(HESTER JOSEPH WITH SAM MOODLEY ON HER 50TH BIRTHDAY) “A lady was employed to come and help us in the house and I remember a time when my mother discouraged us from chatting to her and talking to her about her family,” she recalled. “She told us that she was here to work and that she needed to work and go home. And I think that’s where it actually started and I began to question why should it be like that. And of course my meeting with Strini and Sam and others at 86 Beatrice Street further opened my eyes to the kind of society we were living in at that time. It was a natural progress from then on because I suddenly found people that I could talk to about the political situation in the country.” At this time in the early 1970s the dreaded security police kept a close watch on those entering and leaving 86 Beatrice Street. She remembers how on September 1974 when black consciousness leaders were attacked and arrested when they held the pro-Frelimo rally at the famous Currie’s Fountain soccer stadium.
(Hester Joseph and her husband, Harold Joseph, in their early years in the 1970s) “After they arrested a number of our people at Currie’s Fountain, they descended at our offices in droves and arrested a number of BC leaders. They showed no mercy to the people on this day. “It was only after the Frelimo rally that nine leaders of the BC movement - Saths Cooper, Terror Lekota, Aubrey Mokoape, Strini Moodley, Muntu Myeza, Vincent Nkomo, Pandelani Nefolovhodwe, Zitulele Cindi and Gilbert Sedibe were charged with terrorism and sentenced to Robben Island.” Hester Joseph was with the Black Community Programmes until it was banned in 1977 along with 18 other organisations. “I remember clearly that on the day the security police carried out sweeps throughout the country in October 1977, I was alerted that a car was waiting for me outside our home. “The security policemen informed me that they were taking me to our offices at the Congregational Church building because SASO, BPC, Union of Black Journalists (UBJ) and 16 other organisations had been outlawed. “When we arrived at our offices, the security policemen turned the place upside down. They literally trashed the place. They cleaned up the office of all our documents and took them all to their offices,” she said. She said the security police also raided their offices in Johannesburg, in the Eastern Cape and at the Zanempilo Clinic in the Eastern Cape. After the banning of BPC and the other organisations, Hester Jospeh joined the Diakonia Council of Churches where she joined a group of people who were passionate about promoting social justice through religion. Some of the people she worked with were Bishop Rubin Phillip and Paddy Kearney. She later joined the Ecumenical Trust, which also propogated the struggles against racism and minority rule. After a break of a few years, Hester Joseph returned to Diakonia and became the manager of the Diakonia Centre. When the country went to the polls in April 1994, Hester Joseph was one of those who was first in the line. “There was real excitement in 1994 especially because Nelson Mandela who was such an icon was free and leading us all to freedom. So yes I voted for the ANC in 1994 but the years after that I did not vote.” Today, 23 years into the new democracy, Hester Jospeh believes that while the new government has achieved a great deal, there's still much more to do, especially in the efforts to improve the quality of life of the poor, marginalised and the forgotten. “Politicians today don't have the same principles as the activists of the past. A large group of people I worked with never owned a car while they worked for justice, freedom and equal opportunities for everyone. I think one needs to lead by example.” Although Hester Joseph retired from Diakonia two years ago in July 2015, she is still involved in the social field as a Trustee of the Denis Hurley Centre in Durban.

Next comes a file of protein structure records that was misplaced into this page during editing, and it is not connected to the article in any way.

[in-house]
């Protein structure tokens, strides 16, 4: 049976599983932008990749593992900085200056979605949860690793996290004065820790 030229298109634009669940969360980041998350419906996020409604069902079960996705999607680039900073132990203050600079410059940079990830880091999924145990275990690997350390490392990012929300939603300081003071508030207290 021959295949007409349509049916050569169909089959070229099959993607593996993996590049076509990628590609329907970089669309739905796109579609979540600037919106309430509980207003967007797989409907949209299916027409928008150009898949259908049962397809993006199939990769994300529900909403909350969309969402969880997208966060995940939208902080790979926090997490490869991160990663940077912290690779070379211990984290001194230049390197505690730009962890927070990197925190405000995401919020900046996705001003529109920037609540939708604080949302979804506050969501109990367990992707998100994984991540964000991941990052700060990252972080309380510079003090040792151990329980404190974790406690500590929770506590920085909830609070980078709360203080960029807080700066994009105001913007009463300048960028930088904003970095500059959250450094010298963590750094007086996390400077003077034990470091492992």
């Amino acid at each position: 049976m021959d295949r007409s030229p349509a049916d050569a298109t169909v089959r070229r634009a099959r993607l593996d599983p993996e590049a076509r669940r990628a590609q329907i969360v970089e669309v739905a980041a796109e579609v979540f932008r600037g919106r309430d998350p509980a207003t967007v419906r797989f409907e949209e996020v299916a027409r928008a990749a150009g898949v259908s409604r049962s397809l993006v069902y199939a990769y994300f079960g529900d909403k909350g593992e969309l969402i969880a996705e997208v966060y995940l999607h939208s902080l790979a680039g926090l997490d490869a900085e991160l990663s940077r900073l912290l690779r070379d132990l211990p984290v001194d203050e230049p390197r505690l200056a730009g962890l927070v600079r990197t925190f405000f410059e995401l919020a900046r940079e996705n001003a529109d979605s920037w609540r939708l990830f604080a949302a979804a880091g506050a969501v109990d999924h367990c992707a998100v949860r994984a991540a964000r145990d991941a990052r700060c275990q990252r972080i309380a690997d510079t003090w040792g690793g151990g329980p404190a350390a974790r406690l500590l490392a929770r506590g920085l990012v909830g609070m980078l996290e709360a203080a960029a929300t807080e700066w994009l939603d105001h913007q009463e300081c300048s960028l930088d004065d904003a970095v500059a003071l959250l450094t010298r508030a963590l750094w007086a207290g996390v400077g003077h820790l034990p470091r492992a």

Hester Joseph’s involvement during the struggles as a back-room person is best captured by Dr Mamphele Ramphele in her autobiography, “A Life”. Referring to Hester Joseph she wrote: “The success of new ventures often rests with sound administrative capacity – a factor which many radical movements ignore at their peril. Ms Hester Fortune, a beautiful and and self-confident woman who was executive secretary of the Black Community Programmes at 86 Beatrice Street in Durban, which became a hive of activity, attracting welcome and unwelcome visitors who wanted a piece of the action. Hester had the sophistication to keep a necessary balance in the office, avoiding complete openness and lack of discipline, whilst creating a welcoming, supportive environment where serious work was possible.” Ends - July 12 2017